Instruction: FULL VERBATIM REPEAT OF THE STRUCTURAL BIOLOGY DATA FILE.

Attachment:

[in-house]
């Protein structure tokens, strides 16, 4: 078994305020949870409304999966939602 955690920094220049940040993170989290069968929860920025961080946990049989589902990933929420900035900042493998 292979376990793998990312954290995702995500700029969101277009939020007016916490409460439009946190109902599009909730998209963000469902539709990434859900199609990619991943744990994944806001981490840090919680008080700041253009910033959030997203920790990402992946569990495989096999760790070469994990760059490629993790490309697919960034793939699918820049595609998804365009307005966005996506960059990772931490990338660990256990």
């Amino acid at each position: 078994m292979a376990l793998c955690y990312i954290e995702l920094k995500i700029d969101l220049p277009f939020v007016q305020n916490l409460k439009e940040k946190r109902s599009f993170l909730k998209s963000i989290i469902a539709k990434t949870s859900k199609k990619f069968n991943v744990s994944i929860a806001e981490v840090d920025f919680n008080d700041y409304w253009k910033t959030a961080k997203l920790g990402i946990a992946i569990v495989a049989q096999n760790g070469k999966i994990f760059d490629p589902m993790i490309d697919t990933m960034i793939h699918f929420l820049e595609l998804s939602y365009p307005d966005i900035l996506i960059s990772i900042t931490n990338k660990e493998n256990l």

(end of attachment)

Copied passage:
[in-house]
């Protein structure tokens, strides 16, 4: 078994305020949870409304999966939602 955690920094220049940040993170989290069968929860920025961080946990049989589902990933929420900035900042493998 292979376990793998990312954290995702995500700029969101277009939020007016916490409460439009946190109902599009909730998209963000469902539709990434859900199609990619991943744990994944806001981490840090919680008080700041253009910033959030997203920790990402992946569990495989096999760790070469994990760059490629993790490309697919960034793939699918820049595609998804365009307005966005996506960059990772931490990338660990256990």
């Amino acid at each position: 078994m292979a376990l793998c955690y990312i954290e995702l920094k995500i700029d969101l220049p277009f939020v007016q305020n916490l409460k439009e940040k946190r109902s599009f993170l909730k998209s963000i989290i469902a539709k990434t949870s859900k199609k990619f069968n991943v744990s994944i929860a806001e981490v840090d920025f919680n008080d700041y409304w253009k910033t959030a961080k997203l920790g990402i946990a992946i569990v495989a049989q096999n760790g070469k999966i994990f760059d490629p589902m993790i490309d697919t990933m960034i793939h699918f929420l820049e595609l998804s939602y365009p307005d966005i900035l996506i960059s990772i900042t931490n990338k660990e493998n256990l």